Arizona District Court Addresses Eligibility for Exemptions

Posted by NCBRC - June 9, 2021

Where the Arizona debtors were subject to Kansas exemption law but could not actually take any exemptions due to residency requirements, they were entitled to use federal exemptions under section 522(d). Mackenzie v. Schreiber (In the Matter of Schreiber), No. 20-1993 (D. Ariz. June 4, 2021).

After living in Kansas for fourteen years, the debtors moved to Arizona where, one month later, they filed for chapter 7 bankruptcy. Maintaining that they were not eligible for either Arizona or Kansas exemptions, they claimed federal exemptions under the hanging paragraph of section 522(b)(3)(A) and section 522(d). The trustee objected, arguing that they were eligible for Kansas exemptions and were therefore precluded from taking the federal exemptions. The bankruptcy court overruled the objection, and the trustee appealed to the district court.

The domiciliary requirement set forth in section 522(b)(3)(A) provides that debtors may claim exemptions from any state where they have lived for 730 days preceding the bankruptcy petition, or, in the absence of such place, for the 180 days immediately preceding the 730-day period. The hanging paragraph to that section provides that if debtors are rendered “ineligible for any exemption” due to the residency requirement, they may elect to exempt property under section 522(d).

In this case, the debtors lived in Kansas for the 180 days preceding the 730-day residency period and therefore qualified for Kansas exemptions under section 522(b)(3)(A). However, Kansas imposes its own residency requirements on homestead and personal exemptions and, due to those restrictions, the debtors could not claim any exemptions under Kansas law.

On appeal, the case turned on interpretation of the phrase “ineligible for any exemption.” The trustee argued that so long as the debtors are not affirmatively barred from use of the Kansas exemptions, they are “eligible” and cannot use the federal exemptions. The debtors argued that they must actually possess and be able to exempt property under the laws to be deemed eligible.

The court looked to Black’s Law Dictionary which defines “eligible” as “fit and proper… to receive a benefit.” The court reasoned that debtors “are not ‘fit and proper’ to claim an exemption unless they possess the assets subject to the exemption.” The court further found that the purpose behind the hanging paragraph is to ensure that debtors have access to some exemptions if they cannot use those of the state.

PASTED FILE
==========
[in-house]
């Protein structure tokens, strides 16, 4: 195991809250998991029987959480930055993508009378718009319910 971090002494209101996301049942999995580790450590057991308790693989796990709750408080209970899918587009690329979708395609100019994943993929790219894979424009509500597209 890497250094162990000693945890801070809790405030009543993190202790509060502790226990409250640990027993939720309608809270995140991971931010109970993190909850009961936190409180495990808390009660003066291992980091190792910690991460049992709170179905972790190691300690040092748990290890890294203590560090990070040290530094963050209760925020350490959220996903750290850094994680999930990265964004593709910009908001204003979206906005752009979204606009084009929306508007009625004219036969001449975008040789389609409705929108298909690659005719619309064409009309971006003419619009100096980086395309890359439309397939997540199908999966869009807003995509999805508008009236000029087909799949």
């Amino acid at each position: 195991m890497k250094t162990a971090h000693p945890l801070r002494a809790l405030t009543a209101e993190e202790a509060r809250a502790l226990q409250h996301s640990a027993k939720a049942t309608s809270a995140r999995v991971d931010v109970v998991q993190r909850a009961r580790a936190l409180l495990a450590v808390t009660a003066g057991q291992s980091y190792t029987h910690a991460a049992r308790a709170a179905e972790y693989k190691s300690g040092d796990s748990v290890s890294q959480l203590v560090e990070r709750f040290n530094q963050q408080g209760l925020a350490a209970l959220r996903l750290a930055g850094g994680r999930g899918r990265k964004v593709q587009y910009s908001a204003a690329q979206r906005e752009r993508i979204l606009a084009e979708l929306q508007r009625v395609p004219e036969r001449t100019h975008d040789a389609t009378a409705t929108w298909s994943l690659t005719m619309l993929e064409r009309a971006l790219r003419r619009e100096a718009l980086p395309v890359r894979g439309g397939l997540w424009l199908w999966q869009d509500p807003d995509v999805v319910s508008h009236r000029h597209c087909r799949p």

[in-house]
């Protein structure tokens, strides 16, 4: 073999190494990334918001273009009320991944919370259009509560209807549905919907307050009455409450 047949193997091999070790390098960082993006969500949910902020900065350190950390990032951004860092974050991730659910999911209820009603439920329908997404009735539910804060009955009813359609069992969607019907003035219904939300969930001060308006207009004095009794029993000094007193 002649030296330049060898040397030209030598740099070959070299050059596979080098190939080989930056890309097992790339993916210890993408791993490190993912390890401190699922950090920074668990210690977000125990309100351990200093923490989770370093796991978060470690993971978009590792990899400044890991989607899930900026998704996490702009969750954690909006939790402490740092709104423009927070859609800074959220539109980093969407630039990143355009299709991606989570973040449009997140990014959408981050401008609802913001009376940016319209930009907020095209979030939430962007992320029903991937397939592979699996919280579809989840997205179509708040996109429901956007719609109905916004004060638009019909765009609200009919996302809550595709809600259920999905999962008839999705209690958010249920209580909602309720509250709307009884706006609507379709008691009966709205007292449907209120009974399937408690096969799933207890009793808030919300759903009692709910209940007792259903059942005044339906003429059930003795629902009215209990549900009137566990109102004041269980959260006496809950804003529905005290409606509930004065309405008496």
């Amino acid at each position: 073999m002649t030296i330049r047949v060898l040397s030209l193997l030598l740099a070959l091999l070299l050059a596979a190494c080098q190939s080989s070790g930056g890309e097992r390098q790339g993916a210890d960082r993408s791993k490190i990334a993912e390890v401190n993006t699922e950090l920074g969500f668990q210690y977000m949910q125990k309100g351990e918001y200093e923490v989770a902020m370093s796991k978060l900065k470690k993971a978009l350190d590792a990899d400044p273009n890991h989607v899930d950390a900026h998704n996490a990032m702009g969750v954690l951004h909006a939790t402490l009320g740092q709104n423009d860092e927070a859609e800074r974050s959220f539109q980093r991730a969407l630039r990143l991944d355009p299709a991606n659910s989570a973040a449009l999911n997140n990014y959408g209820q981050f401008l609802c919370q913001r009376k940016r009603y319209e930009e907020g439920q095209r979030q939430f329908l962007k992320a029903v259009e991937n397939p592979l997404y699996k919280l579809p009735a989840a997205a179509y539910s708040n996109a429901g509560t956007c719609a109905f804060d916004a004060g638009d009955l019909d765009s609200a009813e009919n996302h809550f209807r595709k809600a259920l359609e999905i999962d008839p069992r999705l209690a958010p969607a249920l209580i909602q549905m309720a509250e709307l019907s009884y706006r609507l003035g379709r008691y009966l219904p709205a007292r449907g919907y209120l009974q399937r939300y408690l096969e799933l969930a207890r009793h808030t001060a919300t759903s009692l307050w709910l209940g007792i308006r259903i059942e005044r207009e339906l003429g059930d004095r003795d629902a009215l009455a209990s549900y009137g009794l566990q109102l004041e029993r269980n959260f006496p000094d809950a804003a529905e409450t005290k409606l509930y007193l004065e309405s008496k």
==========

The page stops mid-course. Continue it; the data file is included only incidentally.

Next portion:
The trustee argued that, under Kansas law, the debtors could exempt their mobile home even though it was located in Arizona. The court disagreed finding that, while Kansas does not explicitly state that homestead property must be located in Kansas, courts have held that the homestead exemption does not have extraterritorial effect. The court rejected the trustee’s argument that the caselaw it relied on was obsolete because it pre-dated BAPCPA. Rather, the court found that there were no post-BAPCPA cases supporting the trustee’s position and therefore its reliance on the pre-BAPCPA cases was appropriate.

Likewise, the court found Kansas’s personal property exemptions had no force outside of Kansas and were therefore unavailable to the debtors. To the extent there were some personal property exemptions that did not have explicit residency requirements, the debtors did not possess the assets. The court found that “[a] debtor’s ability to claim exemptions under Section 522(d) hinges on whether he can actually claim exemptions under state law.”

The court affirmed.

Schreiber D Ariz June 2021



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